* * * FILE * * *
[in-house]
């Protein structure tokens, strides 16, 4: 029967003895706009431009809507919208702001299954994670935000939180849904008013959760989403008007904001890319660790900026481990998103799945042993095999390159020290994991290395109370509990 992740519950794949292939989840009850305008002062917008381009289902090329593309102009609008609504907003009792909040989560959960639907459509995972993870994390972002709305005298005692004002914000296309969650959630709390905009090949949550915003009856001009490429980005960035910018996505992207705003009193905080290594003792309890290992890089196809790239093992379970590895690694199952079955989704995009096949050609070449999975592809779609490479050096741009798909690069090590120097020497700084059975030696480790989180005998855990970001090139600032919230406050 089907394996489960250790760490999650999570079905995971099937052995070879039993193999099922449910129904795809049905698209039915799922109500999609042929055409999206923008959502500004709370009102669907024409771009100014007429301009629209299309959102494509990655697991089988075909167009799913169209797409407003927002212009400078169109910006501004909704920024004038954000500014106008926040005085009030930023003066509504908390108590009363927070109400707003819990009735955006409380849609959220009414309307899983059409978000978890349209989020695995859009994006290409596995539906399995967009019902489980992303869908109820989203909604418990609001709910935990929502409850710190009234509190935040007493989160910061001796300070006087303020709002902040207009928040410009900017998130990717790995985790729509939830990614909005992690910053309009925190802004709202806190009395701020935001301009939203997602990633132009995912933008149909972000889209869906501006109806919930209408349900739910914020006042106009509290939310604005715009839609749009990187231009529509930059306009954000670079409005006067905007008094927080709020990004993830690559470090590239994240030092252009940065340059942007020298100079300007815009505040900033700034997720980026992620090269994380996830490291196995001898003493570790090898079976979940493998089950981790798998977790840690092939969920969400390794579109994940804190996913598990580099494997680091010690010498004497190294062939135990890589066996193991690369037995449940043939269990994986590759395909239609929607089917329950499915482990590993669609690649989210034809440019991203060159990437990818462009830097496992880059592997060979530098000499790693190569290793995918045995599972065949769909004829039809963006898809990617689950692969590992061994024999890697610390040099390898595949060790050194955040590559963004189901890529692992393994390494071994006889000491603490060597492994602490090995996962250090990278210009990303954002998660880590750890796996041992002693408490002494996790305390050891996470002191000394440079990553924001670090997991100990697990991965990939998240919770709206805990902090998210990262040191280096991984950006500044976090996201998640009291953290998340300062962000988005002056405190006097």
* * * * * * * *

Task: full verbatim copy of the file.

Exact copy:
[in-house]
């Protein structure tokens, strides 16, 4: 029967003895706009431009809507919208702001299954994670935000939180849904008013959760989403008007904001890319660790900026481990998103799945042993095999390159020290994991290395109370509990 992740519950794949292939989840009850305008002062917008381009289902090329593309102009609008609504907003009792909040989560959960639907459509995972993870994390972002709305005298005692004002914000296309969650959630709390905009090949949550915003009856001009490429980005960035910018996505992207705003009193905080290594003792309890290992890089196809790239093992379970590895690694199952079955989704995009096949050609070449999975592809779609490479050096741009798909690069090590120097020497700084059975030696480790989180005998855990970001090139600032919230406050 089907394996489960250790760490999650999570079905995971099937052995070879039993193999099922449910129904795809049905698209039915799922109500999609042929055409999206923008959502500004709370009102669907024409771009100014007429301009629209299309959102494509990655697991089988075909167009799913169209797409407003927002212009400078169109910006501004909704920024004038954000500014106008926040005085009030930023003066509504908390108590009363927070109400707003819990009735955006409380849609959220009414309307899983059409978000978890349209989020695995859009994006290409596995539906399995967009019902489980992303869908109820989203909604418990609001709910935990929502409850710190009234509190935040007493989160910061001796300070006087303020709002902040207009928040410009900017998130990717790995985790729509939830990614909005992690910053309009925190802004709202806190009395701020935001301009939203997602990633132009995912933008149909972000889209869906501006109806919930209408349900739910914020006042106009509290939310604005715009839609749009990187231009529509930059306009954000670079409005006067905007008094927080709020990004993830690559470090590239994240030092252009940065340059942007020298100079300007815009505040900033700034997720980026992620090269994380996830490291196995001898003493570790090898079976979940493998089950981790798998977790840690092939969920969400390794579109994940804190996913598990580099494997680091010690010498004497190294062939135990890589066996193991690369037995449940043939269990994986590759395909239609929607089917329950499915482990590993669609690649989210034809440019991203060159990437990818462009830097496992880059592997060979530098000499790693190569290793995918045995599972065949769909004829039809963006898809990617689950692969590992061994024999890697610390040099390898595949060790050194955040590559963004189901890529692992393994390494071994006889000491603490060597492994602490090995996962250090990278210009990303954002998660880590750890796996041992002693408490002494996790305390050891996470002191000394440079990553924001670090997991100990697990991965990939998240919770709206805990902090998210990262040191280096991984950006500044976090996201998640009291953290998340300062962000988005002056405190006097």